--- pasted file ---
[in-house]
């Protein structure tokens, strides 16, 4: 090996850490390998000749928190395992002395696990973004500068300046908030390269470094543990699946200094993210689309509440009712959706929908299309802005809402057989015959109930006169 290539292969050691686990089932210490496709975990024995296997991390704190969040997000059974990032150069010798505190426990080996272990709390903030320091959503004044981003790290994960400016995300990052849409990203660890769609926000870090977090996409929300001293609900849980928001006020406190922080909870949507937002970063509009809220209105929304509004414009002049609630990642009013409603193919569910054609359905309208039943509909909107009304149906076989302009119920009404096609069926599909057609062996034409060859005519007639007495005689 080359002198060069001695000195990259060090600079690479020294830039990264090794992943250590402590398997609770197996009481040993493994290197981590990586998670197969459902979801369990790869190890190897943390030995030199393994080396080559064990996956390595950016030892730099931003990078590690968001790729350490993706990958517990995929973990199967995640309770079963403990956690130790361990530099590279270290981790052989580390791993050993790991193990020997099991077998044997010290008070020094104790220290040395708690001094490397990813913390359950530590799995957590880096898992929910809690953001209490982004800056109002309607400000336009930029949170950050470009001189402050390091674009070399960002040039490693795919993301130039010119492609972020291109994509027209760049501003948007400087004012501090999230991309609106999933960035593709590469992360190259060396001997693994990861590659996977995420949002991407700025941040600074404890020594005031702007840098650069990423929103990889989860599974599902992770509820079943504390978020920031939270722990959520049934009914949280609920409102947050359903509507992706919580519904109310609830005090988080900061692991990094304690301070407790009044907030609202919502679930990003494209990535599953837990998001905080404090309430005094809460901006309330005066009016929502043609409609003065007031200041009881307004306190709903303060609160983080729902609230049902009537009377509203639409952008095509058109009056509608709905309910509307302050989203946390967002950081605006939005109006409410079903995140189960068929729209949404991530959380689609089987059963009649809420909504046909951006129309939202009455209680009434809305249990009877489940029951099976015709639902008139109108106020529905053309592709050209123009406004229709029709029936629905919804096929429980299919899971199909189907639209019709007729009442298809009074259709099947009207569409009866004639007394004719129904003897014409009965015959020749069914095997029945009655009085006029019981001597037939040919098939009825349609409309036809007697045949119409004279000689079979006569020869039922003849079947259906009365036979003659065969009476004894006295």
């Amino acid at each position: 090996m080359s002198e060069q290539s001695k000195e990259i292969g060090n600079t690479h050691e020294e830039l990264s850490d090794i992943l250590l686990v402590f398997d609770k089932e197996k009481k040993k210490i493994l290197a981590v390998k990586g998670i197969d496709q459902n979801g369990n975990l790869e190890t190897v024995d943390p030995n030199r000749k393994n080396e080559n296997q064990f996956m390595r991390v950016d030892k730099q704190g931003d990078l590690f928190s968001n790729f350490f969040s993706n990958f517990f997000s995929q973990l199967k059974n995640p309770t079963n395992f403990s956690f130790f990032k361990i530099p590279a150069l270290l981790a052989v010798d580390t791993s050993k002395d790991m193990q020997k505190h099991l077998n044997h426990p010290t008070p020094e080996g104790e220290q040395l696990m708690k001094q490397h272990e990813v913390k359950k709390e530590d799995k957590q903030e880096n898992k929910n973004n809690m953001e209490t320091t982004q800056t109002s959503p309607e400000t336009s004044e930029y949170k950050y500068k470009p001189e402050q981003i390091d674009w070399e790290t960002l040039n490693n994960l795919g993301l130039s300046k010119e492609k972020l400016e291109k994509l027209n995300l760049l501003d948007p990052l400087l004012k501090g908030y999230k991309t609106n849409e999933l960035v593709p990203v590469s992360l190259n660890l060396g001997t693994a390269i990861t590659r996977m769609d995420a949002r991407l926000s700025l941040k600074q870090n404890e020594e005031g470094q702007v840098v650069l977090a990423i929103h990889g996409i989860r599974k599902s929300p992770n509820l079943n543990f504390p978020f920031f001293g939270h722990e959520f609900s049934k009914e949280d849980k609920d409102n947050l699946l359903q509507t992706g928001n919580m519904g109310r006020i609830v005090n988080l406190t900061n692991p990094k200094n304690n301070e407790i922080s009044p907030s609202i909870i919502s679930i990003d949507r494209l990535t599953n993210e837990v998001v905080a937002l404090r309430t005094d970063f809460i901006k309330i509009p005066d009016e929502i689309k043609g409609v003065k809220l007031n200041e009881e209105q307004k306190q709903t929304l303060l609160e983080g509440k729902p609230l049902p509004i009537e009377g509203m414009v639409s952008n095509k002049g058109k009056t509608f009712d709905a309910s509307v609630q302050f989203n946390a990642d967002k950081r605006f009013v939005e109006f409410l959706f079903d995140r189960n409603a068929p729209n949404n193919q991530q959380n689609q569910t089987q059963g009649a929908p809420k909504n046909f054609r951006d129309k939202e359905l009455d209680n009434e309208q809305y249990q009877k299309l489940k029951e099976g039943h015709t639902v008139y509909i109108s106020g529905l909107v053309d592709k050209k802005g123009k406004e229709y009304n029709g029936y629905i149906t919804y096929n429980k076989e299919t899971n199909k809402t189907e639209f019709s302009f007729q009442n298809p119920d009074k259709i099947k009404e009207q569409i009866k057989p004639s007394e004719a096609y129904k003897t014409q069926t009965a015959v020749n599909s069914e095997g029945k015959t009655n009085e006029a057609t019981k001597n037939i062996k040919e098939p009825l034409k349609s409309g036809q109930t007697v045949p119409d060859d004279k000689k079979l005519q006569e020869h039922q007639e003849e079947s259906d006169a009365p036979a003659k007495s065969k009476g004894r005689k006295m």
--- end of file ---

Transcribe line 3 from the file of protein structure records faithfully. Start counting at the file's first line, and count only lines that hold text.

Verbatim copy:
């Amino acid at each position: 090996m080359s002198e060069q290539s001695k000195e990259i292969g060090n600079t690479h050691e020294e830039l990264s850490d090794i992943l250590l686990v402590f398997d609770k089932e197996k009481k040993k210490i493994l290197a981590v390998k990586g998670i197969d496709q459902n979801g369990n975990l790869e190890t190897v024995d943390p030995n030199r000749k393994n080396e080559n296997q064990f996956m390595r991390v950016d030892k730099q704190g931003d990078l590690f928190s968001n790729f350490f969040s993706n990958f517990f997000s995929q973990l199967k059974n995640p309770t079963n395992f403990s956690f130790f990032k361990i530099p590279a150069l270290l981790a052989v010798d580390t791993s050993k002395d790991m193990q020997k505190h099991l077998n044997h426990p010290t008070p020094e080996g104790e220290q040395l696990m708690k001094q490397h272990e990813v913390k359950k709390e530590d799995k957590q903030e880096n898992k929910n973004n809690m953001e209490t320091t982004q800056t109002s959503p309607e400000t336009s004044e930029y949170k950050y500068k470009p001189e402050q981003i390091d674009w070399e790290t960002l040039n490693n994960l795919g993301l130039s300046k010119e492609k972020l400016e291109k994509l027209n995300l760049l501003d948007p990052l400087l004012k501090g908030y999230k991309t609106n849409e999933l960035v593709p990203v590469s992360l190259n660890l060396g001997t693994a390269i990861t590659r996977m769609d995420a949002r991407l926000s700025l941040k600074q870090n404890e020594e005031g470094q702007v840098v650069l977090a990423i929103h990889g996409i989860r599974k599902s929300p992770n509820l079943n543990f504390p978020f920031f001293g939270h722990e959520f609900s049934k009914e949280d849980k609920d409102n947050l699946l359903q509507t992706g928001n919580m519904g109310r006020i609830v005090n988080l406190t900061n692991p990094k200094n304690n301070e407790i922080s009044p907030s609202i909870i919502s679930i990003d949507r494209l990535t599953n993210e837990v998001v905080a937002l404090r309430t005094d970063f809460i901006k309330i509009p005066d009016e929502i689309k043609g409609v003065k809220l007031n200041e009881e209105q307004k306190q709903t929304l303060l609160e983080g509440k729902p609230l049902p509004i009537e009377g509203m414009v639409s952008n095509k002049g058109k009056t509608f009712d709905a309910s509307v609630q302050f989203n946390a990642d967002k950081r605006f009013v939005e109006f409410l959706f079903d995140r189960n409603a068929p729209n949404n193919q991530q959380n689609q569910t089987q059963g009649a929908p809420k909504n046909f054609r951006d129309k939202e359905l009455d209680n009434e309208q809305y249990q009877k299309l489940k029951e099976g039943h015709t639902v008139y509909i109108s106020g529905l909107v053309d592709k050209k802005g123009k406004e229709y009304n029709g029936y629905i149906t919804y096929n429980k076989e299919t899971n199909k809402t189907e639209f019709s302009f007729q009442n298809p119920d009074k259709i099947k009404e009207q569409i009866k057989p004639s007394e004719a096609y129904k003897t014409q069926t009965a015959v020749n599909s069914e095997g029945k015959t009655n009085e006029a057609t019981k001597n037939i062996k040919e098939p009825l034409k349609s409309g036809q109930t007697v045949p119409d060859d004279k000689k079979l005519q006569e020869h039922q007639e003849e079947s259906d006169a009365p036979a003659k007495s065969k009476g004894r005689k006295m």